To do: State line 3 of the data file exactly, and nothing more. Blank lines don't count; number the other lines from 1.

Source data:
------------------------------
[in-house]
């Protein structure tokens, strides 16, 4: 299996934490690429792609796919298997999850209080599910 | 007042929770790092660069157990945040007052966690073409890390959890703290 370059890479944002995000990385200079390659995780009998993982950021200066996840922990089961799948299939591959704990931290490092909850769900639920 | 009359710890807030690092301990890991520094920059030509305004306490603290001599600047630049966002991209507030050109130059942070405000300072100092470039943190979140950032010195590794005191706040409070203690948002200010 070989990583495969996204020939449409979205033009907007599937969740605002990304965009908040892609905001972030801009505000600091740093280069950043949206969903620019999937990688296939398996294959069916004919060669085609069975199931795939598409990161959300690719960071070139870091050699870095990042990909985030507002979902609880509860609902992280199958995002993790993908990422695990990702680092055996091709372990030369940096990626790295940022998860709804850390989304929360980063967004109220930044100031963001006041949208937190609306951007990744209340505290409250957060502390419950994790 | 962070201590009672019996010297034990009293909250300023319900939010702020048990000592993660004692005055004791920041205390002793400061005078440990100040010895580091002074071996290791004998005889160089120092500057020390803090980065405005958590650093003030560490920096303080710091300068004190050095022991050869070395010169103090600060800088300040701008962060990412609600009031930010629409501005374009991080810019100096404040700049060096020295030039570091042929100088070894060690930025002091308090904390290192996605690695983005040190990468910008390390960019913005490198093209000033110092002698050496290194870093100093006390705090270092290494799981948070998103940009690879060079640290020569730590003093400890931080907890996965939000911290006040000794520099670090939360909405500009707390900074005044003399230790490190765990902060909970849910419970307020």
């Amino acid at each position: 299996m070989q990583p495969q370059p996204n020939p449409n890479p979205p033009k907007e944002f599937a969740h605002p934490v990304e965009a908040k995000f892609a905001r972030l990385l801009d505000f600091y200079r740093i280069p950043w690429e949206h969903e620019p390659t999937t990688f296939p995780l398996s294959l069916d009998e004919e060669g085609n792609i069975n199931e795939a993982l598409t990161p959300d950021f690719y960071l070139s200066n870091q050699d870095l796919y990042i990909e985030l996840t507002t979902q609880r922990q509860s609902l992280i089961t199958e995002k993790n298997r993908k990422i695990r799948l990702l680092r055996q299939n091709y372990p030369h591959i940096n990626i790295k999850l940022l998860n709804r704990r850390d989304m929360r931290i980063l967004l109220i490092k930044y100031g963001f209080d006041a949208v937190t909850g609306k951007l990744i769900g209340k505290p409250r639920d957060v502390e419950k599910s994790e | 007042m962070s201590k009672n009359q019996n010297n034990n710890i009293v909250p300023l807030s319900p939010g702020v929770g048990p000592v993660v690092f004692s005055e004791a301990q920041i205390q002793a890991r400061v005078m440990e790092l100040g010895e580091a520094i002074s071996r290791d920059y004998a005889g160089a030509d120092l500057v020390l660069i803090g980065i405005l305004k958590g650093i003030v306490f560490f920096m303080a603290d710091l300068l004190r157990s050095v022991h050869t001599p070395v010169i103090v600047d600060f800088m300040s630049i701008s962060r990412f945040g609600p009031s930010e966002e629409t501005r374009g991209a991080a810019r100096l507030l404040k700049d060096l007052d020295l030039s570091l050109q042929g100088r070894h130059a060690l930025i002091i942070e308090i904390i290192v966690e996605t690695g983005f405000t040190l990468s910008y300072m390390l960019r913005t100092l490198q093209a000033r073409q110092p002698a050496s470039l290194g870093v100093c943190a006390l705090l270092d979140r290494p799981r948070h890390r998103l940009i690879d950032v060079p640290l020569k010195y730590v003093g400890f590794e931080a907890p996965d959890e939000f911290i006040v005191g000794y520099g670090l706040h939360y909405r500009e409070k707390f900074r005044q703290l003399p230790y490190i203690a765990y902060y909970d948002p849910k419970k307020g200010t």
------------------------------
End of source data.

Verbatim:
């Amino acid at each position: 299996m070989q990583p495969q370059p996204n020939p449409n890479p979205p033009k907007e944002f599937a969740h605002p934490v990304e965009a908040k995000f892609a905001r972030l990385l801009d505000f600091y200079r740093i280069p950043w690429e949206h969903e620019p390659t999937t990688f296939p995780l398996s294959l069916d009998e004919e060669g085609n792609i069975n199931e795939a993982l598409t990161p959300d950021f690719y960071l070139s200066n870091q050699d870095l796919y990042i990909e985030l996840t507002t979902q609880r922990q509860s609902l992280i089961t199958e995002k993790n298997r993908k990422i695990r799948l990702l680092r055996q299939n091709y372990p030369h591959i940096n990626i790295k999850l940022l998860n709804r704990r850390d989304m929360r931290i980063l967004l109220i490092k930044y100031g963001f209080d006041a949208v937190t909850g609306k951007l990744i769900g209340k505290p409250r639920d957060v502390e419950k599910s994790e | 007042m962070s201590k009672n009359q019996n010297n034990n710890i009293v909250p300023l807030s319900p939010g702020v929770g048990p000592v993660v690092f004692s005055e004791a301990q920041i205390q002793a890991r400061v005078m440990e790092l100040g010895e580091a520094i002074s071996r290791d920059y004998a005889g160089a030509d120092l500057v020390l660069i803090g980065i405005l305004k958590g650093i003030v306490f560490f920096m303080a603290d710091l300068l004190r157990s050095v022991h050869t001599p070395v010169i103090v600047d600060f800088m300040s630049i701008s962060r990412f945040g609600p009031s930010e966002e629409t501005r374009g991209a991080a810019r100096l507030l404040k700049d060096l007052d020295l030039s570091l050109q042929g100088r070894h130059a060690l930025i002091i942070e308090i904390i290192v966690e996605t690695g983005f405000t040190l990468s910008y300072m390390l960019r913005t100092l490198q093209a000033r073409q110092p002698a050496s470039l290194g870093v100093c943190a006390l705090l270092d979140r290494p799981r948070h890390r998103l940009i690879d950032v060079p640290l020569k010195y730590v003093g400890f590794e931080a907890p996965d959890e939000f911290i006040v005191g000794y520099g670090l706040h939360y909405r500009e409070k707390f900074r005044q703290l003399p230790y490190i203690a765990y902060y909970d948002p849910k419970k307020g200010t």